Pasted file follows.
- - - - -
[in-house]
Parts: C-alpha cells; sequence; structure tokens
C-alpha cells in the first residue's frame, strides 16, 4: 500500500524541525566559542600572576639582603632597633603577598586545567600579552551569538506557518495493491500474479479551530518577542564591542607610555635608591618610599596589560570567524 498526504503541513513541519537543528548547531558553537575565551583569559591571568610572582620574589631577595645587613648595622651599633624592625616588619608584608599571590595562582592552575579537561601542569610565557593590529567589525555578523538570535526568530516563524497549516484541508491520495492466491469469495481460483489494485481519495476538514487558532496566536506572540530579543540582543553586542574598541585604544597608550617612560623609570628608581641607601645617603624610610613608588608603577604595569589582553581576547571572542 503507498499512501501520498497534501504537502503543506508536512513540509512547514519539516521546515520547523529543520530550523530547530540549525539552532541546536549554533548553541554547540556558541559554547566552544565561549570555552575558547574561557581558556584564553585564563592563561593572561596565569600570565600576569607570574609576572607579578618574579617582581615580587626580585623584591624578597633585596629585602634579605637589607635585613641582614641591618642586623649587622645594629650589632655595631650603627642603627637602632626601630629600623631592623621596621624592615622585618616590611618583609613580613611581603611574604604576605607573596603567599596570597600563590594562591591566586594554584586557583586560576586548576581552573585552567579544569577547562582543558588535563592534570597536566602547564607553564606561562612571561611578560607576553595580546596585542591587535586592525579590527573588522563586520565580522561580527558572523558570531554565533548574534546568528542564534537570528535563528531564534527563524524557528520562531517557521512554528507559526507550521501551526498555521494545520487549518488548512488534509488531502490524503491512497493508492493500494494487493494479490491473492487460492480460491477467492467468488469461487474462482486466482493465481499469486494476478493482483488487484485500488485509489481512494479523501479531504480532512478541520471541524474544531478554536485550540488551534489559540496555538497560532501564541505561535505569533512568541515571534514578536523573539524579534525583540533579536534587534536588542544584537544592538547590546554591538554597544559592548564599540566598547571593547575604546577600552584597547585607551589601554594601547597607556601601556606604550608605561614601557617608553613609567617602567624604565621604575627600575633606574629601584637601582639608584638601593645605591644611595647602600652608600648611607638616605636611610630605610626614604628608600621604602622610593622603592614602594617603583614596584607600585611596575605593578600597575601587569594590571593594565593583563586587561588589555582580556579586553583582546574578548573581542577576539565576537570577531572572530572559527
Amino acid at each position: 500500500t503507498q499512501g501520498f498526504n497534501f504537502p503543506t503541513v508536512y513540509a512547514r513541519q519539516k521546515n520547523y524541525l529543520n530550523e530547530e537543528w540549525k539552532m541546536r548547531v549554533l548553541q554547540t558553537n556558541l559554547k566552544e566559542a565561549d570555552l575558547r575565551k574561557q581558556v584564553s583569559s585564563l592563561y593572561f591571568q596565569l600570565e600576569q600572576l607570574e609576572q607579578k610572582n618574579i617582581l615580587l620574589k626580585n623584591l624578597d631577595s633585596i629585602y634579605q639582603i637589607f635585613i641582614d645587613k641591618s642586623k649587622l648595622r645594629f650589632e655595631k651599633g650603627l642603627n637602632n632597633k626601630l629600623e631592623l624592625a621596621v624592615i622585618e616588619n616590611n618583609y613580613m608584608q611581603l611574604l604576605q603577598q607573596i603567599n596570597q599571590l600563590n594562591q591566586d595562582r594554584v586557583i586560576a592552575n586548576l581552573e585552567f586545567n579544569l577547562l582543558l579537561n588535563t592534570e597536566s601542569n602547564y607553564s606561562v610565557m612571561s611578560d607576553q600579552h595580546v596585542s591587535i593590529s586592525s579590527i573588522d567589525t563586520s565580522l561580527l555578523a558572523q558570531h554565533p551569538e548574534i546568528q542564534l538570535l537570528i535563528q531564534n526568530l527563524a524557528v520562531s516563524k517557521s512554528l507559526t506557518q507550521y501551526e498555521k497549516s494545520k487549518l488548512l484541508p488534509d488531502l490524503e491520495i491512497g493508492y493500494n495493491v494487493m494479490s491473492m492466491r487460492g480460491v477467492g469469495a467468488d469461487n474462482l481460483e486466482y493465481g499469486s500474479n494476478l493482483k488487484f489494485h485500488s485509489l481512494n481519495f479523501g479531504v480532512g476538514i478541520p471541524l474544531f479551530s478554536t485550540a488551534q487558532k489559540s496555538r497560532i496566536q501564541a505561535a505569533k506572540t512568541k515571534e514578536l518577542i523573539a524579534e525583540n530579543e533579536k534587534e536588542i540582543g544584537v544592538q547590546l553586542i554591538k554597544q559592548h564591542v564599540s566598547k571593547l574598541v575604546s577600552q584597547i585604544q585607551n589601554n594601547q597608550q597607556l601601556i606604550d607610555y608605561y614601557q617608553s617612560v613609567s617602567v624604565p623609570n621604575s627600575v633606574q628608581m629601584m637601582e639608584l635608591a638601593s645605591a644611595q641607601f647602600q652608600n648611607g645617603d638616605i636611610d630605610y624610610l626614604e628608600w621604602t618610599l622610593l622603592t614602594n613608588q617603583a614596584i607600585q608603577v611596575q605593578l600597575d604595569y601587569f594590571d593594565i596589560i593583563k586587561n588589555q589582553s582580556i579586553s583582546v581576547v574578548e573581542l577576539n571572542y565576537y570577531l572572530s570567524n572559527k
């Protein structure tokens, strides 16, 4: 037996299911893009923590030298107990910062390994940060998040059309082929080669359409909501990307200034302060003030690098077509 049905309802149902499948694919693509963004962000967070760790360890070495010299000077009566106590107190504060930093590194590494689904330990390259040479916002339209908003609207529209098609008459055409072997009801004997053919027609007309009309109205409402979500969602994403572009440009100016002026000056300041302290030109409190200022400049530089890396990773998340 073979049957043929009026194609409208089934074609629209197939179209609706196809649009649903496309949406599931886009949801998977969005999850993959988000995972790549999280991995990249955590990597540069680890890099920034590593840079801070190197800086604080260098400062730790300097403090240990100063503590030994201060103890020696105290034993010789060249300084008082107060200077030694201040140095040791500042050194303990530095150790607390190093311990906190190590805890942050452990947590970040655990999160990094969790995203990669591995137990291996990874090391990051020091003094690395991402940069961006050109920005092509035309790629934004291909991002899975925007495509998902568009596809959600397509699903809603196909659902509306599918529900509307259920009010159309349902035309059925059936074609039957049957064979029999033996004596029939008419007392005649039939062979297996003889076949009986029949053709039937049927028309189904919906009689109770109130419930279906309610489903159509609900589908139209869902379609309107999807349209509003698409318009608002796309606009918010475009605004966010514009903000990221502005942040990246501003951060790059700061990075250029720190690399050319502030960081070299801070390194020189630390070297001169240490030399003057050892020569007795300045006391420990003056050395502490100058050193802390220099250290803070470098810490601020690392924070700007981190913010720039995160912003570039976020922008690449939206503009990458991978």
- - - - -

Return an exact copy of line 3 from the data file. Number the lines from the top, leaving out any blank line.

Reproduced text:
C-alpha cells in the first residue's frame, strides 16, 4: 500500500524541525566559542600572576639582603632597633603577598586545567600579552551569538506557518495493491500474479479551530518577542564591542607610555635608591618610599596589560570567524 498526504503541513513541519537543528548547531558553537575565551583569559591571568610572582620574589631577595645587613648595622651599633624592625616588619608584608599571590595562582592552575579537561601542569610565557593590529567589525555578523538570535526568530516563524497549516484541508491520495492466491469469495481460483489494485481519495476538514487558532496566536506572540530579543540582543553586542574598541585604544597608550617612560623609570628608581641607601645617603624610610613608588608603577604595569589582553581576547571572542 503507498499512501501520498497534501504537502503543506508536512513540509512547514519539516521546515520547523529543520530550523530547530540549525539552532541546536549554533548553541554547540556558541559554547566552544565561549570555552575558547574561557581558556584564553585564563592563561593572561596565569600570565600576569607570574609576572607579578618574579617582581615580587626580585623584591624578597633585596629585602634579605637589607635585613641582614641591618642586623649587622645594629650589632655595631650603627642603627637602632626601630629600623631592623621596621624592615622585618616590611618583609613580613611581603611574604604576605607573596603567599596570597600563590594562591591566586594554584586557583586560576586548576581552573585552567579544569577547562582543558588535563592534570597536566602547564607553564606561562612571561611578560607576553595580546596585542591587535586592525579590527573588522563586520565580522561580527558572523558570531554565533548574534546568528542564534537570528535563528531564534527563524524557528520562531517557521512554528507559526507550521501551526498555521494545520487549518488548512488534509488531502490524503491512497493508492493500494494487493494479490491473492487460492480460491477467492467468488469461487474462482486466482493465481499469486494476478493482483488487484485500488485509489481512494479523501479531504480532512478541520471541524474544531478554536485550540488551534489559540496555538497560532501564541505561535505569533512568541515571534514578536523573539524579534525583540533579536534587534536588542544584537544592538547590546554591538554597544559592548564599540566598547571593547575604546577600552584597547585607551589601554594601547597607556601601556606604550608605561614601557617608553613609567617602567624604565621604575627600575633606574629601584637601582639608584638601593645605591644611595647602600652608600648611607638616605636611610630605610626614604628608600621604602622610593622603592614602594617603583614596584607600585611596575605593578600597575601587569594590571593594565593583563586587561588589555582580556579586553583582546574578548573581542577576539565576537570577531572572530572559527